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Medicine Science

Scientists Study How Little Exercise You Need 437

Hugh Pickens writes "Millions of Americans don't engage in much exercise, if they complete any at all and asked why, a majority of respondents, in survey after survey, say, 'I don't have time.' Now Gretchen Reynolds reports that instead of wondering just how much exercise people really need in order to gain health and fitness, a group of scientists in Canada are turning that issue on its head and asking, how little exercise do we need to maintain fitness and the answer appears to be, a lot less than most of us think — provided we're willing to work a bit. Most people have heard of intervals, or repeated, short, sharp bursts of strenuous activity, interspersed with rest periods. Almost all competitive athletes strategically employ a session or two of interval training every week to improve their speed and endurance. Researchers have developed a version of high-intensity interval training (HIIT) that involves one minute of strenuous effort, at about 90 percent of a person's maximum heart rate (which most of us can estimate, very roughly, by subtracting our age from 220), followed by one minute of easy recovery. The effort and recovery are repeated 10 times, for a total of 20 minutes and the interval training is performed twice a week. Despite the small time commitment of this modified HIIT program, after several weeks of practicing it, both the unfit volunteers and the cardiac patients showed significant improvements in their health and fitness. 'A growing body of evidence demonstrates that high-intensity interval training can serve as an effective alternate to traditional endurance-based training, inducing similar or even superior physiological adaptations in healthy individuals and diseased populations, at least when compared on a matched-work basis.'"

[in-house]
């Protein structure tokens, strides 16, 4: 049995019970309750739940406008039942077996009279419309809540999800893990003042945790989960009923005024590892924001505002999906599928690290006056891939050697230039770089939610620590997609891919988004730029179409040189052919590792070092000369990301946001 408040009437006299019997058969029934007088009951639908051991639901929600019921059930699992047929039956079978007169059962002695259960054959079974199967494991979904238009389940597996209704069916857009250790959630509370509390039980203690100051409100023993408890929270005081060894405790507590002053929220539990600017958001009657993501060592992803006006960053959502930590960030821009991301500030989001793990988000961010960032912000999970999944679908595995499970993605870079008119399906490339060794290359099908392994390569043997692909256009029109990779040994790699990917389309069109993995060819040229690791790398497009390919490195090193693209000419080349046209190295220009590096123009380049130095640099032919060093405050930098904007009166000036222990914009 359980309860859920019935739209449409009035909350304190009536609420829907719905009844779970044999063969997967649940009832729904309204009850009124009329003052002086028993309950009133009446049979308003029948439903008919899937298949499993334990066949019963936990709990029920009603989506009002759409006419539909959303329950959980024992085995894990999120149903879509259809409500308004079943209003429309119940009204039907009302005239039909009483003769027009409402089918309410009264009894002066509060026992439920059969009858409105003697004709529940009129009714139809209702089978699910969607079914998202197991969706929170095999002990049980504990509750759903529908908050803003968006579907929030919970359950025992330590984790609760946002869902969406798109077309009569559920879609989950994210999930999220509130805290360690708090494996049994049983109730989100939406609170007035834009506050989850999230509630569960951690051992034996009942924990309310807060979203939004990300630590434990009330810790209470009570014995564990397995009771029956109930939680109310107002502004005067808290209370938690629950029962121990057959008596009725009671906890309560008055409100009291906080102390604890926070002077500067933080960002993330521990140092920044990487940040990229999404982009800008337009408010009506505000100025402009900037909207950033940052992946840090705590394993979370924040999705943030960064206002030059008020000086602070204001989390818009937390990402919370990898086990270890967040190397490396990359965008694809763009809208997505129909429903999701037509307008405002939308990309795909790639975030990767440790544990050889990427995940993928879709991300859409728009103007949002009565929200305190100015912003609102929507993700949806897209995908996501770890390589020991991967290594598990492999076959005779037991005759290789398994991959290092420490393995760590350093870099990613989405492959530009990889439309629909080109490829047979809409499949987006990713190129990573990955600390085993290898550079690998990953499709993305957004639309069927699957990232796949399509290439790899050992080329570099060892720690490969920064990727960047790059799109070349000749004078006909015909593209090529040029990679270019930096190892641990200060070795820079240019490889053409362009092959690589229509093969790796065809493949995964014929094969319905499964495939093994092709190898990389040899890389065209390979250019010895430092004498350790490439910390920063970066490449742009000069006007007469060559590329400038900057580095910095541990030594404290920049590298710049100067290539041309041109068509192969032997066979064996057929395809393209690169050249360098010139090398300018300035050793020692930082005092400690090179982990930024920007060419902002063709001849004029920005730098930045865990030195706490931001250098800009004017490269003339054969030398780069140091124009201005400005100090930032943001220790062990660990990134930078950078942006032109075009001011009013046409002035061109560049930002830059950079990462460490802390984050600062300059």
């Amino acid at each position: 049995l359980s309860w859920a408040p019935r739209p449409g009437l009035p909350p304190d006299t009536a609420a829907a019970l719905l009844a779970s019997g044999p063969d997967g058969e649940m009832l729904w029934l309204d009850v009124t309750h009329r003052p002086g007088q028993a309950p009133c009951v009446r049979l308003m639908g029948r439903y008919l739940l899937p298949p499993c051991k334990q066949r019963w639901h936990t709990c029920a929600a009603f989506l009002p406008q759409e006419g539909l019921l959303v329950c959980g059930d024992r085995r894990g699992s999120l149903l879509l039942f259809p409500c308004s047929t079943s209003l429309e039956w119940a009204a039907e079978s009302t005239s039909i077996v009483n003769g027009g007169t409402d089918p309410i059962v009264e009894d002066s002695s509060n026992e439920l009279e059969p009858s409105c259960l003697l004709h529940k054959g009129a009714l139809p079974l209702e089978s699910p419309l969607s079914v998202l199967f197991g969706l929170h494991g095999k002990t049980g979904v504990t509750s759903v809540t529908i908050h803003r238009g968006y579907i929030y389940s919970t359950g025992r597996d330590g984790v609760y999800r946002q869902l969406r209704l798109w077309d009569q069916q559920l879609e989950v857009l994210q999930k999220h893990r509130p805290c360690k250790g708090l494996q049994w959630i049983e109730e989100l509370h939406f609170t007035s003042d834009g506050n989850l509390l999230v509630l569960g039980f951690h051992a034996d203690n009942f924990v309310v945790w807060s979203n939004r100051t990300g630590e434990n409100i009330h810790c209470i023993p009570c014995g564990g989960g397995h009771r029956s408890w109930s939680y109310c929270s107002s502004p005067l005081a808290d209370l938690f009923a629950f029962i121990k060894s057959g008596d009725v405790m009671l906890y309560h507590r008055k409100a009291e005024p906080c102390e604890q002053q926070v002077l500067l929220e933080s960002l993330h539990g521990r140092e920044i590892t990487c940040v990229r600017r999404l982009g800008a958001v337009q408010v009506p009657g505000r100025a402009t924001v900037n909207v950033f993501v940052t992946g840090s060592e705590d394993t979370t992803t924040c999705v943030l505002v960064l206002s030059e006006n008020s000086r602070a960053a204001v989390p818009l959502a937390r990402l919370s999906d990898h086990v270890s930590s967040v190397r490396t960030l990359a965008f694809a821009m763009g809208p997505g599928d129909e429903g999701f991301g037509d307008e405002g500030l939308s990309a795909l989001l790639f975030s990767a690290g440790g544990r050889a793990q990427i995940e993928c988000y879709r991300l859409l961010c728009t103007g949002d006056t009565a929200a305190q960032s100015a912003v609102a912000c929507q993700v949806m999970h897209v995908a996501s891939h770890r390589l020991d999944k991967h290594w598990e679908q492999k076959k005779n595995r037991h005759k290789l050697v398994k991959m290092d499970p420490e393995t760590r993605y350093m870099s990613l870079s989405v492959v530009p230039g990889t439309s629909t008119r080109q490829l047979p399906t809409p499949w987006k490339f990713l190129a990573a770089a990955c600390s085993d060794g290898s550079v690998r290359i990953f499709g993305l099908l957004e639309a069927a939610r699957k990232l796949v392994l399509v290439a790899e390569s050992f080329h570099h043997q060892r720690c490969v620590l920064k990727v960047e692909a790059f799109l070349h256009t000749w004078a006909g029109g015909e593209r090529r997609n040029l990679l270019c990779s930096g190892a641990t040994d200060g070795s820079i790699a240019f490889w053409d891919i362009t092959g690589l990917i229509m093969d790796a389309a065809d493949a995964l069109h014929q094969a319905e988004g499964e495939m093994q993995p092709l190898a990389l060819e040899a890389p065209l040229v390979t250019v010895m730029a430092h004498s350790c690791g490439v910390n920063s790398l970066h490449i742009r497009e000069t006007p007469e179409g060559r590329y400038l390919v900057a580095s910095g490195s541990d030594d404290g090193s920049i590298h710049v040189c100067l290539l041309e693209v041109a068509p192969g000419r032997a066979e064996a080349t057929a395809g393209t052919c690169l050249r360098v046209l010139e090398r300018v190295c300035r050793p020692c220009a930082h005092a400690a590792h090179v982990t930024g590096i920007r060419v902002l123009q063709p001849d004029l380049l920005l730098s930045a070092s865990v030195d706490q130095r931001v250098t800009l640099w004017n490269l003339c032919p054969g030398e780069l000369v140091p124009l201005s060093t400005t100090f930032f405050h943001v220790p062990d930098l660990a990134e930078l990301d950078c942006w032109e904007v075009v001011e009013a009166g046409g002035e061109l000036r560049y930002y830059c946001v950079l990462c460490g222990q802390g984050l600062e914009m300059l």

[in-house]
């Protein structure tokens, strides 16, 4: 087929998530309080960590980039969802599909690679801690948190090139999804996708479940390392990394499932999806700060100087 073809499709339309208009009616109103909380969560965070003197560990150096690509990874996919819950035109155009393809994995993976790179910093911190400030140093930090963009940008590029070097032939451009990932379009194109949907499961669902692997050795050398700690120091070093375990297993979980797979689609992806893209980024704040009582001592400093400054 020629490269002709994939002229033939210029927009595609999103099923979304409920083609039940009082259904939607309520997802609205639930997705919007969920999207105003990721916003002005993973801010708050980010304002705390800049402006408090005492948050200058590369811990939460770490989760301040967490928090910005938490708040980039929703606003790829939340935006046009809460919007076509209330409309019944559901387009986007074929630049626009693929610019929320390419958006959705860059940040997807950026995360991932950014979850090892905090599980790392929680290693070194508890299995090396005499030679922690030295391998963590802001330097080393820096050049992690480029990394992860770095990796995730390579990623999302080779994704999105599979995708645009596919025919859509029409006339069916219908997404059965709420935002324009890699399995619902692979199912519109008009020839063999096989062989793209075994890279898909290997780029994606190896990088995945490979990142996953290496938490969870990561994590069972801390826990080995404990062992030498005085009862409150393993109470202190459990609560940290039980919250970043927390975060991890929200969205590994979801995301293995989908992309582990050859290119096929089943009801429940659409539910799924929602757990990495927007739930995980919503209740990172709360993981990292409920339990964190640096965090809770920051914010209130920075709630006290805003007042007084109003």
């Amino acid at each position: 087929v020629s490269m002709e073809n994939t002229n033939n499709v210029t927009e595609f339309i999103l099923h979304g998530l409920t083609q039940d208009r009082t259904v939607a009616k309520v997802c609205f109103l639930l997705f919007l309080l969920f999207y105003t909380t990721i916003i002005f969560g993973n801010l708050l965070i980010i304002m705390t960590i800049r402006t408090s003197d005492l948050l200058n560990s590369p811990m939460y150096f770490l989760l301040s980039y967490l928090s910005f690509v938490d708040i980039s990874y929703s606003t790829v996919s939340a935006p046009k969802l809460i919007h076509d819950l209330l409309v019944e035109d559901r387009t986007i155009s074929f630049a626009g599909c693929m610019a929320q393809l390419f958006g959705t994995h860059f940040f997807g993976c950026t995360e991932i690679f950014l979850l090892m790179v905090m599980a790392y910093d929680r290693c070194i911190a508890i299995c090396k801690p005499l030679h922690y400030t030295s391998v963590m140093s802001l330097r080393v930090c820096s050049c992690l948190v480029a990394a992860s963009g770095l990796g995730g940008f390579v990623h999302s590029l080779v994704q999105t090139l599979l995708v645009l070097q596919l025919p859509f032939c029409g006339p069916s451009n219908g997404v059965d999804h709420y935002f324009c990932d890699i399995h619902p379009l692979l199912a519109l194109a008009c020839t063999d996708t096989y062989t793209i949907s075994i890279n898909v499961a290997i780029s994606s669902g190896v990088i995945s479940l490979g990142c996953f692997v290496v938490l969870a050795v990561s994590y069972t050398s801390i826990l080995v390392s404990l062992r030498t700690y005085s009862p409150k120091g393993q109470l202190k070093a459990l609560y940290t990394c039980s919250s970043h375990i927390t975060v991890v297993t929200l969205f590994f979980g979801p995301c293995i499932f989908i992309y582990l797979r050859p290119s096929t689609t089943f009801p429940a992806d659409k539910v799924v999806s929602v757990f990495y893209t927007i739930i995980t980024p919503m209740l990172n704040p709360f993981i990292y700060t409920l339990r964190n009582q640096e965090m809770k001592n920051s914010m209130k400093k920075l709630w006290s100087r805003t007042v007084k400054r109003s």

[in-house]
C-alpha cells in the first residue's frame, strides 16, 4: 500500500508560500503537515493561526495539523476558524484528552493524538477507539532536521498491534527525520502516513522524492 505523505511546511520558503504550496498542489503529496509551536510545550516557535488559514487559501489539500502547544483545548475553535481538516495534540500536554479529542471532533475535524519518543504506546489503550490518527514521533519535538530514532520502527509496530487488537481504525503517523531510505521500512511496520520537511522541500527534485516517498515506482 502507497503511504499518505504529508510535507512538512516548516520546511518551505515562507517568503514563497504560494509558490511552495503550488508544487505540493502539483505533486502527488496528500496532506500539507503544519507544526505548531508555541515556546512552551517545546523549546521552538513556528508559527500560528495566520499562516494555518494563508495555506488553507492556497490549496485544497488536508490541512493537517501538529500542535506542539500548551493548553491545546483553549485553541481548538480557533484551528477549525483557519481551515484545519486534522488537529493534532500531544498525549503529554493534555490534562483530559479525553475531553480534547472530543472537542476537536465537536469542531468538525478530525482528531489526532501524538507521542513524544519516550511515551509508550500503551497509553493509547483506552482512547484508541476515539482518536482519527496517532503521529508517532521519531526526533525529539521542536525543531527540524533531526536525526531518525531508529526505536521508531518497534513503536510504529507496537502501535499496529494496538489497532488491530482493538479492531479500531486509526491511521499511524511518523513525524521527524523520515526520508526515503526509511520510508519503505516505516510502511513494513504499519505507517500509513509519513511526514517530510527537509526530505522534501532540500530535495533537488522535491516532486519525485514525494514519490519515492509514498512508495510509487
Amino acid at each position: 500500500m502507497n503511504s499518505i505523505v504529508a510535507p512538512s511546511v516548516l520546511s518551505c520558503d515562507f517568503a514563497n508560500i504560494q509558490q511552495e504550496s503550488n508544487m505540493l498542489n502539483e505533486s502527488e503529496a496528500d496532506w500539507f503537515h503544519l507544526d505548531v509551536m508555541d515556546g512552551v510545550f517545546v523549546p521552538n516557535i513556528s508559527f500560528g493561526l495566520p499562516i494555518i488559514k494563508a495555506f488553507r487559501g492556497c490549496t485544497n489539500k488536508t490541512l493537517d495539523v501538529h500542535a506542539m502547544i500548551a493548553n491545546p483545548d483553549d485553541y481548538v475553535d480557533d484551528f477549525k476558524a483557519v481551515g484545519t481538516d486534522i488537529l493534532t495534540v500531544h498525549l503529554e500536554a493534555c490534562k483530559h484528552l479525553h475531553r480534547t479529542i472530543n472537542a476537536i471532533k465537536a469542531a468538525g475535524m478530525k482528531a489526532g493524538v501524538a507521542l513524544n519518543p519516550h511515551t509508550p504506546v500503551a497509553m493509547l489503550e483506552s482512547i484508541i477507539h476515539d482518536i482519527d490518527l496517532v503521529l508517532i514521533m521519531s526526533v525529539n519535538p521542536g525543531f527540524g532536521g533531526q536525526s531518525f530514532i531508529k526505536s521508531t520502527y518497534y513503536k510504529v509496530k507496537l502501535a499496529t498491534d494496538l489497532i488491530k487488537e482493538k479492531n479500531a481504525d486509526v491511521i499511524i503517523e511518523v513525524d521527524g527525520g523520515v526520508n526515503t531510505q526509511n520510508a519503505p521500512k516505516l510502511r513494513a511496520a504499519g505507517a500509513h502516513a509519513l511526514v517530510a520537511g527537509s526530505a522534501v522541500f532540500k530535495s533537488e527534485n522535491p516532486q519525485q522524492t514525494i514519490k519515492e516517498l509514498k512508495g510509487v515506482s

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Scientists Study How Little Exercise You Need

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  • Interval Training (Score:5, Interesting)

    by Ethanol-fueled ( 1125189 ) on Wednesday February 15, 2012 @09:08PM (#39054171) Homepage Journal
    Works wonders if your employer has an onsite gym. Duck in at random intervals throughout the day, bang out 100 leg presses, 15 heavyweight curls each arm, 30 heavyweight dumbell presses, 40 reps of wrist curls with 40-pound dumbbells each arm. Feels good, man, even on a diet of beer and Mexican food.

    The intervals meaning that interruption to your routine is minimal since you're not doing it all at once when everybody else is using the gym, like at lunchtimes or after work.
  • by GamemakerSupreme ( 2575291 ) on Wednesday February 15, 2012 @09:20PM (#39054313)

    Because I think it's boring. It's not that I don't have the time, but I would just rather be doing other things. I think a lot of people who say, "I don't have the time" are like that, too.

    Other things like commenting on Slashdot, yes.

  • Slow burn fitness... (Score:2, Interesting)

    by hsthompson69 ( 1674722 ) on Wednesday February 15, 2012 @09:24PM (#39054361)

    ...30 minutes a week, every week for the past 3 years, and still getting stronger every week. Slow strength training is by far the most effective exercise I've encountered so far, and the benefits for just 30 minutes a week are *crazy*.

    http://slowburnfitness.com/ [slowburnfitness.com]

    No, I don't get kickbacks, but I'm forever grateful to Fred Hahn for figuring this crap out.